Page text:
Paula Broadwell, who got classified information from David Petraeus, is shocked that he's under consideration for secretary of state

Petraeus was able to move on from the scandal. Broadwell, not so much

By Matthew Rozsa
December 9, 2016 11:32PM (UTC)
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Former CIA director retired Gen. David Petraeus gets on an elevator after arriving at Trump Tower for a meeting with Presiden-elect Donald Trump, Monday, Nov. 28, 2016, in New York. (AP Photo/ Evan Vucci) (AP)

Paula Broadwell, the journalist whose affair with then-CIA Director David Petraeus led to revelations that he had shared classified information with her, is now shocked that he's being seriously considered by President-elect Donald Trump for secretary of state.

"As I woke up to the news, you know, it was a bit of a shocker that he was being considered for a Cabinet position and I was shocked that I'm still in this tenuous position," Broadwell told Norah O'Donnell on CBS This Morning on Thursday.


While Broadwell admitted that she was "happy because I think [Petraeus] should be able to go on with his life," she also said that "it begged the question of, 'Why shouldn't I be able to go on?'"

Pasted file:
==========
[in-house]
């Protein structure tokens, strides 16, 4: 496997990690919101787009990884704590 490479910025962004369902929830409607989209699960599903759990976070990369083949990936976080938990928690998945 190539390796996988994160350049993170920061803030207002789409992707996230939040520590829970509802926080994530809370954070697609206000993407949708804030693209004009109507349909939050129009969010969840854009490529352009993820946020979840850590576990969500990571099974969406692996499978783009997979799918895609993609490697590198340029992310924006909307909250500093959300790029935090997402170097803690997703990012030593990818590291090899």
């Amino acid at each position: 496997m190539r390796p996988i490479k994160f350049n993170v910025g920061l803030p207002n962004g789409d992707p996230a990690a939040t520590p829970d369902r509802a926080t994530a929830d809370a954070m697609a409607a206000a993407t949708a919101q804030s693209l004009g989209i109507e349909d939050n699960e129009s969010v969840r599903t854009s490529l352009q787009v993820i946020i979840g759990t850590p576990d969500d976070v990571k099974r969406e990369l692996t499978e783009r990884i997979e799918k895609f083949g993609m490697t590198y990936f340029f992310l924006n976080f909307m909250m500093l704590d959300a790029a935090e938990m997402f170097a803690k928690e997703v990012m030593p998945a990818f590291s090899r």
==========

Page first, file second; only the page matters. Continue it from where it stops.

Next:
As Broadwell discussed with O'Donnell, her association with the Petraeus scandal has made it very difficult for her to find employment or move past that phase in her life, even though no criminal charges were pursued against her in the incident. Petraeus, on the other hand, pleaded guilty in 2015 to a misdemeanor of "unauthorized removal and retention of classified documents," was fined $100,000, and was put on probation.

The gendered double-standard here doesn't merely work against Broadwell. Ever since Petraeus's name was first floated as a secretary of state candidate, many observers have been appalled at the fact that a man who was convicted of mishandling classified information could be elevated to power by Trump even though one of his main campaign points against Hillary Clinton was that she mishandled classified information — and she, like Broadwell and unlike Petraeus, was never convicted of a crime.


“The very consideration of Petraeus for a senior position reveals that the Trump campaign’s rhetoric regarding Hillary Clinton was totally bogus,” said Steven Aftergood, a specialist on government classification at the Federation of American Scientists, in an interview with Politico in November. “Candidate Trump was generating hysteria over Clinton’s handling or mishandling of classified information that he likely never believed or took seriously himself.

Aftergood also added, “Petraeus admitted lying to the FBI, which distinguished his case from Clinton’s and made his case a good deal worse. I think once again President-elect Trump is revealed as a rather hypocritical figure.”

Matthew Rozsa

Matthew Rozsa is a staff writer for Salon. He holds an MA in History from Rutgers University-Newark and is ABD in his PhD program in History at Lehigh University. His work has appeared in Mic, Quartz and MSNBC.

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David Petraeus Donald Trump Hillary Clinton Paula Broadwell